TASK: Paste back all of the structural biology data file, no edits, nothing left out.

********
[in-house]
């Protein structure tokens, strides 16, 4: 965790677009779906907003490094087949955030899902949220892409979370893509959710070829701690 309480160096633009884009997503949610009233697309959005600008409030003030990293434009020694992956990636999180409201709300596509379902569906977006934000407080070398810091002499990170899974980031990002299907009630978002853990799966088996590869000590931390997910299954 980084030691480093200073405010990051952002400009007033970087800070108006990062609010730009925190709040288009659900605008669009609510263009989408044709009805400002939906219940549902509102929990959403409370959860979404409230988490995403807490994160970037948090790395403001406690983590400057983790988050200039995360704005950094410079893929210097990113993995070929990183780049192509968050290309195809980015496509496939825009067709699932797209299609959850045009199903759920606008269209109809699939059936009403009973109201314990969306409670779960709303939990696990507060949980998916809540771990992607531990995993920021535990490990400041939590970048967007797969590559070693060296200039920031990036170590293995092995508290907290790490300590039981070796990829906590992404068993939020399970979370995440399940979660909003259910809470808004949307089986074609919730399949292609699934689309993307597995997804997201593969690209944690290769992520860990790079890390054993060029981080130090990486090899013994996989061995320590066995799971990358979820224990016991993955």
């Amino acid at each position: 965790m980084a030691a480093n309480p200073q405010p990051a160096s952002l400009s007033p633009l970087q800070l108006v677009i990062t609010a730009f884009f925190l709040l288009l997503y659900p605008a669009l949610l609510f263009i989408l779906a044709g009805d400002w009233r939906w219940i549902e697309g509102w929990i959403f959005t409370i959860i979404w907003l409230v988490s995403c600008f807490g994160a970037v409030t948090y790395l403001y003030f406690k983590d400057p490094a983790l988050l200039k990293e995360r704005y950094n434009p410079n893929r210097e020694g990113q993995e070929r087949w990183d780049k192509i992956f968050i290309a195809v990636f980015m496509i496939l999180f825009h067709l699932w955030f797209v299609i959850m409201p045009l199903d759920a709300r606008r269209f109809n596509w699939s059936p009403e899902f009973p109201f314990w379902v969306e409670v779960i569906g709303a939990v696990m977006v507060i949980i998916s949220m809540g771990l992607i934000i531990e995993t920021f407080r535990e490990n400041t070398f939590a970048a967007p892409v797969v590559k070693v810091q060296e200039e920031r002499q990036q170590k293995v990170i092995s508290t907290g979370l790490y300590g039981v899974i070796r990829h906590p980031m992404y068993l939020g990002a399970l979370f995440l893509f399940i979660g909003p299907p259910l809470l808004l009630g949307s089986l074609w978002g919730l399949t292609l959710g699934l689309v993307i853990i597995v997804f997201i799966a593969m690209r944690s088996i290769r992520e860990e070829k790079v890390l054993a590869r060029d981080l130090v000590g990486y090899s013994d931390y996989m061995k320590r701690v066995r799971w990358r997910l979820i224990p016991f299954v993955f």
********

[in-house]
């Protein structure tokens, strides 16, 4: 965790677009779906907003490094087949955030899902949220892409979370893509959710070829701690 309480160096633009884009997503949610009233697309959005600008409030003030990293434009020694992956990636999180409201709300596509379902569906977006934000407080070398810091002499990170899974980031990002299907009630978002853990799966088996590869000590931390997910299954 980084030691480093200073405010990051952002400009007033970087800070108006990062609010730009925190709040288009659900605008669009609510263009989408044709009805400002939906219940549902509102929990959403409370959860979404409230988490995403807490994160970037948090790395403001406690983590400057983790988050200039995360704005950094410079893929210097990113993995070929990183780049192509968050290309195809980015496509496939825009067709699932797209299609959850045009199903759920606008269209109809699939059936009403009973109201314990969306409670779960709303939990696990507060949980998916809540771990992607531990995993920021535990490990400041939590970048967007797969590559070693060296200039920031990036170590293995092995508290907290790490300590039981070796990829906590992404068993939020399970979370995440399940979660909003259910809470808004949307089986074609919730399949292609699934689309993307597995997804997201593969690209944690290769992520860990790079890390054993060029981080130090990486090899013994996989061995320590066995799971990358979820224990016991993955």
């Amino acid at each position: 965790m980084a030691a480093n309480p200073q405010p990051a160096s952002l400009s007033p633009l970087q800070l108006v677009i990062t609010a730009f884009f925190l709040l288009l997503y659900p605008a669009l949610l609510f263009i989408l779906a044709g009805d400002w009233r939906w219940i549902e697309g509102w929990i959403f959005t409370i959860i979404w907003l409230v988490s995403c600008f807490g994160a970037v409030t948090y790395l403001y003030f406690k983590d400057p490094a983790l988050l200039k990293e995360r704005y950094n434009p410079n893929r210097e020694g990113q993995e070929r087949w990183d780049k192509i992956f968050i290309a195809v990636f980015m496509i496939l999180f825009h067709l699932w955030f797209v299609i959850m409201p045009l199903d759920a709300r606008r269209f109809n596509w699939s059936p009403e899902f009973p109201f314990w379902v969306e409670v779960i569906g709303a939990v696990m977006v507060i949980i998916s949220m809540g771990l992607i934000i531990e995993t920021f407080r535990e490990n400041t070398f939590a970048a967007p892409v797969v590559k070693v810091q060296e200039e920031r002499q990036q170590k293995v990170i092995s508290t907290g979370l790490y300590g039981v899974i070796r990829h906590p980031m992404y068993l939020g990002a399970l979370f995440l893509f399940i979660g909003p299907p259910l809470l808004l009630g949307s089986l074609w978002g919730l399949t292609l959710g699934l689309v993307i853990i597995v997804f997201i799966a593969m690209r944690s088996i290769r992520e860990e070829k790079v890390l054993a590869r060029d981080l130090v000590g990486y090899s013994d931390y996989m061995k320590r701690v066995r799971w990358r997910l979820i224990p016991f299954v993955f």